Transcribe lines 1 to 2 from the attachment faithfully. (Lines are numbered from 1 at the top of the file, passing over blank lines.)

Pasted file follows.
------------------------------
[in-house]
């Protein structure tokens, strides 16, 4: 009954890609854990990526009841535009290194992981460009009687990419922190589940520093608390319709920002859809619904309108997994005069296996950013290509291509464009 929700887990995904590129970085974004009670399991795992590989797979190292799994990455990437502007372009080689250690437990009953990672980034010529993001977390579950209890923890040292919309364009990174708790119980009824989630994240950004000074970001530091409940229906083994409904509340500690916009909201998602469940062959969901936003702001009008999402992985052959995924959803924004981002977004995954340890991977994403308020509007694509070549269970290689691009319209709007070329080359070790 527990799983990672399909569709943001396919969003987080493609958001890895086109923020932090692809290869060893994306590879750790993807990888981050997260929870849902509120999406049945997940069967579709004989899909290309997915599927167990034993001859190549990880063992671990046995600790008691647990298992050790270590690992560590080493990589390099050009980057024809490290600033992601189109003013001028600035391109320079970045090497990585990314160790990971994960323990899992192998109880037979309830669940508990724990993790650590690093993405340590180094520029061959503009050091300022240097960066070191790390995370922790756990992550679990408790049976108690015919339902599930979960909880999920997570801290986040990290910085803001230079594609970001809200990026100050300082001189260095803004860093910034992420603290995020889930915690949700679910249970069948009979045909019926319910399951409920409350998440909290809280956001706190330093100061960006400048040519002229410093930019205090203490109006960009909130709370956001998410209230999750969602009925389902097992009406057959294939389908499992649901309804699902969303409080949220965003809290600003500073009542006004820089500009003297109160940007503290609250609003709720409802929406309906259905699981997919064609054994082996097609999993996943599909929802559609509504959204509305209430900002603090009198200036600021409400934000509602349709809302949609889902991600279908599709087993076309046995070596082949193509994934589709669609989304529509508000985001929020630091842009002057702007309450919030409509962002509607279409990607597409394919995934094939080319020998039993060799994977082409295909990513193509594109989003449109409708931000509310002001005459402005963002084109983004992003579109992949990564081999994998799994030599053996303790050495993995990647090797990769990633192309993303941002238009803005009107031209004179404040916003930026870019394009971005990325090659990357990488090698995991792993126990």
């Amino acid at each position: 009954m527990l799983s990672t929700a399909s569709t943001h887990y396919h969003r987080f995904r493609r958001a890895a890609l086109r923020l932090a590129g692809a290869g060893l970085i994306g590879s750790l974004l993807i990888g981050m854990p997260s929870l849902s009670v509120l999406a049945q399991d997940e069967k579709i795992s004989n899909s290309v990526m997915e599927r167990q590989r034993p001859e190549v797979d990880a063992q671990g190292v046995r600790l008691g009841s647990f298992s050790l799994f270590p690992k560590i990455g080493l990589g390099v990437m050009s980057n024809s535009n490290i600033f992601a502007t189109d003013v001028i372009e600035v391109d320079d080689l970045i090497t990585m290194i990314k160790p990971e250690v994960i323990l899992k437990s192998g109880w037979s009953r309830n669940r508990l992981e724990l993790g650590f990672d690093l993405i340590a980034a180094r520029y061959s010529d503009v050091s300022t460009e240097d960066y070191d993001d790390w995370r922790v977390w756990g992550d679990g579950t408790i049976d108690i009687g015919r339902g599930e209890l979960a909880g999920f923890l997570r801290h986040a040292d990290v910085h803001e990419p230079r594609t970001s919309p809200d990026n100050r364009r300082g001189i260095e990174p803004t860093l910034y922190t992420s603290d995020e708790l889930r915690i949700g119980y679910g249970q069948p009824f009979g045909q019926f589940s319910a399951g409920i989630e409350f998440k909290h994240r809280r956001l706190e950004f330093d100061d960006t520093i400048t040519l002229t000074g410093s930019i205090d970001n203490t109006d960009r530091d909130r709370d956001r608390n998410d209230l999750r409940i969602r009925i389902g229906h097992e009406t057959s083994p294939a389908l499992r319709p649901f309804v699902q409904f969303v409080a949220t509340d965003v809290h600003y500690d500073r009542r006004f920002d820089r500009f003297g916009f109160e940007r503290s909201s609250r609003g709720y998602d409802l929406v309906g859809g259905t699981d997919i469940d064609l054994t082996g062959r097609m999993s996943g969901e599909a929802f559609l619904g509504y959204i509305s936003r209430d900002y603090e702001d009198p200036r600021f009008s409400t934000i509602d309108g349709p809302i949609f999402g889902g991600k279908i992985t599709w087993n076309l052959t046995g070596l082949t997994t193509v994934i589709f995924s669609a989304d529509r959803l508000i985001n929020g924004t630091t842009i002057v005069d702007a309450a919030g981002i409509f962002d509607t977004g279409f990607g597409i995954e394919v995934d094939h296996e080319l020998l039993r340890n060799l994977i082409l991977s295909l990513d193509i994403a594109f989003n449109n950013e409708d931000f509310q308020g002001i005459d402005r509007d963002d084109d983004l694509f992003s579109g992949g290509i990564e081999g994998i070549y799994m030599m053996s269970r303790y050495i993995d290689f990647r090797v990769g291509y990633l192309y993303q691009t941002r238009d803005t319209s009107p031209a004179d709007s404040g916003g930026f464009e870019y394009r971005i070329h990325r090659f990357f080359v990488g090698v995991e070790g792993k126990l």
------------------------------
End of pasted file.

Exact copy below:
[in-house]
């Protein structure tokens, strides 16, 4: 009954890609854990990526009841535009290194992981460009009687990419922190589940520093608390319709920002859809619904309108997994005069296996950013290509291509464009 929700887990995904590129970085974004009670399991795992590989797979190292799994990455990437502007372009080689250690437990009953990672980034010529993001977390579950209890923890040292919309364009990174708790119980009824989630994240950004000074970001530091409940229906083994409904509340500690916009909201998602469940062959969901936003702001009008999402992985052959995924959803924004981002977004995954340890991977994403308020509007694509070549269970290689691009319209709007070329080359070790 527990799983990672399909569709943001396919969003987080493609958001890895086109923020932090692809290869060893994306590879750790993807990888981050997260929870849902509120999406049945997940069967579709004989899909290309997915599927167990034993001859190549990880063992671990046995600790008691647990298992050790270590690992560590080493990589390099050009980057024809490290600033992601189109003013001028600035391109320079970045090497990585990314160790990971994960323990899992192998109880037979309830669940508990724990993790650590690093993405340590180094520029061959503009050091300022240097960066070191790390995370922790756990992550679990408790049976108690015919339902599930979960909880999920997570801290986040990290910085803001230079594609970001809200990026100050300082001189260095803004860093910034992420603290995020889930915690949700679910249970069948009979045909019926319910399951409920409350998440909290809280956001706190330093100061960006400048040519002229410093930019205090203490109006960009909130709370956001998410209230999750969602009925389902097992009406057959294939389908499992649901309804699902969303409080949220965003809290600003500073009542006004820089500009003297109160940007503290609250609003709720409802929406309906259905699981997919064609054994082996097609999993996943599909929802559609509504959204509305209430900002603090009198200036600021409400934000509602349709809302949609889902991600279908599709087993076309046995070596082949193509994934589709669609989304529509508000985001929020630091842009002057702007309450919030409509962002509607279409990607597409394919995934094939080319020998039993060799994977082409295909990513193509594109989003449109409708931000509310002001005459402005963002084109983004992003579109992949990564081999994998799994030599053996303790050495993995990647090797990769990633192309993303941002238009803005009107031209004179404040916003930026870019394009971005990325090659990357990488090698995991792993126990």